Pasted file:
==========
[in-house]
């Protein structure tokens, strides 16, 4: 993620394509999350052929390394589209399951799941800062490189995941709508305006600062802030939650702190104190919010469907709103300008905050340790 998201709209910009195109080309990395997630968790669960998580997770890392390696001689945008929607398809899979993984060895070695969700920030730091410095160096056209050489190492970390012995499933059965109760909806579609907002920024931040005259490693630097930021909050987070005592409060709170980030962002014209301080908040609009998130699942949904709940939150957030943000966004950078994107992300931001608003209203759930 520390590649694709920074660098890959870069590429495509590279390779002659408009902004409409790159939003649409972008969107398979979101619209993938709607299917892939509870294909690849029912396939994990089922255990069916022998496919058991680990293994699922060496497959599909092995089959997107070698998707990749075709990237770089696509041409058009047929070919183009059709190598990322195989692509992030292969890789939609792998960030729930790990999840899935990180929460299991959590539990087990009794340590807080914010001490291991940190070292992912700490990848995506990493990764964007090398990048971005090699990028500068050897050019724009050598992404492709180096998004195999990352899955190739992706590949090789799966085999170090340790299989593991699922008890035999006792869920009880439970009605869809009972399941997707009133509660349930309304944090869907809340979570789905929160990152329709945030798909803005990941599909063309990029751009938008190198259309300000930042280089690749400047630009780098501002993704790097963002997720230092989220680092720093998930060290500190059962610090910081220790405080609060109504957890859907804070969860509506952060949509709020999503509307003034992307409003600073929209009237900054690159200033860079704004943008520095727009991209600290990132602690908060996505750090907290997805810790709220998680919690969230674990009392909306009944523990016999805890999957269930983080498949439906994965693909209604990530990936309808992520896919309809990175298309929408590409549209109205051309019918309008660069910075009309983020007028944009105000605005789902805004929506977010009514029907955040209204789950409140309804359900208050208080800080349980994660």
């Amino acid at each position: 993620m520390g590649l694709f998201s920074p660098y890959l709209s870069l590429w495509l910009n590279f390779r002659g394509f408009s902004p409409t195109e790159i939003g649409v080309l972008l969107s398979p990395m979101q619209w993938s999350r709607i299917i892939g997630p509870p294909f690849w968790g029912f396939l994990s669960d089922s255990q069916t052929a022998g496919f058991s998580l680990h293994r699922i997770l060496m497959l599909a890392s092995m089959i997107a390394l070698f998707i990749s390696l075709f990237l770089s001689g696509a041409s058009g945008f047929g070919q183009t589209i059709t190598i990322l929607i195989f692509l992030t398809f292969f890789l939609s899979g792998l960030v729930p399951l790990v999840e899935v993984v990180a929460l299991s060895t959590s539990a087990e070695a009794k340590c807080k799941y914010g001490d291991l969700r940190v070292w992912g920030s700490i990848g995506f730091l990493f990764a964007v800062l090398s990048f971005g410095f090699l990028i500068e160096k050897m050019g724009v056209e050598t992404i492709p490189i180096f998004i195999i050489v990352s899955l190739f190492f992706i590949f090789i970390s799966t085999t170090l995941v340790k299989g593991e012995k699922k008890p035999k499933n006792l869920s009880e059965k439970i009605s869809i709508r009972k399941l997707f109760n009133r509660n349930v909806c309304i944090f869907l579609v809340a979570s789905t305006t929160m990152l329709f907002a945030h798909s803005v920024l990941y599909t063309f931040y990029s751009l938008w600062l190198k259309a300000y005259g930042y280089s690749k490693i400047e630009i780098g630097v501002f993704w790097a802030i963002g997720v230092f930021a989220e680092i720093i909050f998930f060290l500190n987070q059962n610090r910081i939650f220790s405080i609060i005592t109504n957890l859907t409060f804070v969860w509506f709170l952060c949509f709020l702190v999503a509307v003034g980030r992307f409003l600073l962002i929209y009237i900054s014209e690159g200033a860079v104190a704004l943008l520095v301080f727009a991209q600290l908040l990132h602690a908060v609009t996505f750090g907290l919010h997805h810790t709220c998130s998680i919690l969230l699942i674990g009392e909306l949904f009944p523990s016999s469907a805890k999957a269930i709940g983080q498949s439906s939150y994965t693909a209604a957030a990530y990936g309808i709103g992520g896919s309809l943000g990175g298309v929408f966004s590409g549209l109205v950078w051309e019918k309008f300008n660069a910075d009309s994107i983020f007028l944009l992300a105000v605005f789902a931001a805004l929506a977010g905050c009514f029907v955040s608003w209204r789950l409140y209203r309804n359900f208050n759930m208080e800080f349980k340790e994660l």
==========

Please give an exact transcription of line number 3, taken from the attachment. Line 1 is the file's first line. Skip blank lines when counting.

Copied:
């Amino acid at each position: 993620m520390g590649l694709f998201s920074p660098y890959l709209s870069l590429w495509l910009n590279f390779r002659g394509f408009s902004p409409t195109e790159i939003g649409v080309l972008l969107s398979p990395m979101q619209w993938s999350r709607i299917i892939g997630p509870p294909f690849w968790g029912f396939l994990s669960d089922s255990q069916t052929a022998g496919f058991s998580l680990h293994r699922i997770l060496m497959l599909a890392s092995m089959i997107a390394l070698f998707i990749s390696l075709f990237l770089s001689g696509a041409s058009g945008f047929g070919q183009t589209i059709t190598i990322l929607i195989f692509l992030t398809f292969f890789l939609s899979g792998l960030v729930p399951l790990v999840e899935v993984v990180a929460l299991s060895t959590s539990a087990e070695a009794k340590c807080k799941y914010g001490d291991l969700r940190v070292w992912g920030s700490i990848g995506f730091l990493f990764a964007v800062l090398s990048f971005g410095f090699l990028i500068e160096k050897m050019g724009v056209e050598t992404i492709p490189i180096f998004i195999i050489v990352s899955l190739f190492f992706i590949f090789i970390s799966t085999t170090l995941v340790k299989g593991e012995k699922k008890p035999k499933n006792l869920s009880e059965k439970i009605s869809i709508r009972k399941l997707f109760n009133r509660n349930v909806c309304i944090f869907l579609v809340a979570s789905t305006t929160m990152l329709f907002a945030h798909s803005v920024l990941y599909t063309f931040y990029s751009l938008w600062l190198k259309a300000y005259g930042y280089s690749k490693i400047e630009i780098g630097v501002f993704w790097a802030i963002g997720v230092f930021a989220e680092i720093i909050f998930f060290l500190n987070q059962n610090r910081i939650f220790s405080i609060i005592t109504n957890l859907t409060f804070v969860w509506f709170l952060c949509f709020l702190v999503a509307v003034g980030r992307f409003l600073l962002i929209y009237i900054s014209e690159g200033a860079v104190a704004l943008l520095v301080f727009a991209q600290l908040l990132h602690a908060v609009t996505f750090g907290l919010h997805h810790t709220c998130s998680i919690l969230l699942i674990g009392e909306l949904f009944p523990s016999s469907a805890k999957a269930i709940g983080q498949s439906s939150y994965t693909a209604a957030a990530y990936g309808i709103g992520g896919s309809l943000g990175g298309v929408f966004s590409g549209l109205v950078w051309e019918k309008f300008n660069a910075d009309s994107i983020f007028l944009l992300a105000v605005f789902a931001a805004l929506a977010g905050c009514f029907v955040s608003w209204r789950l409140y209203r309804n359900f208050n759930m208080e800080f349980k340790e994660l």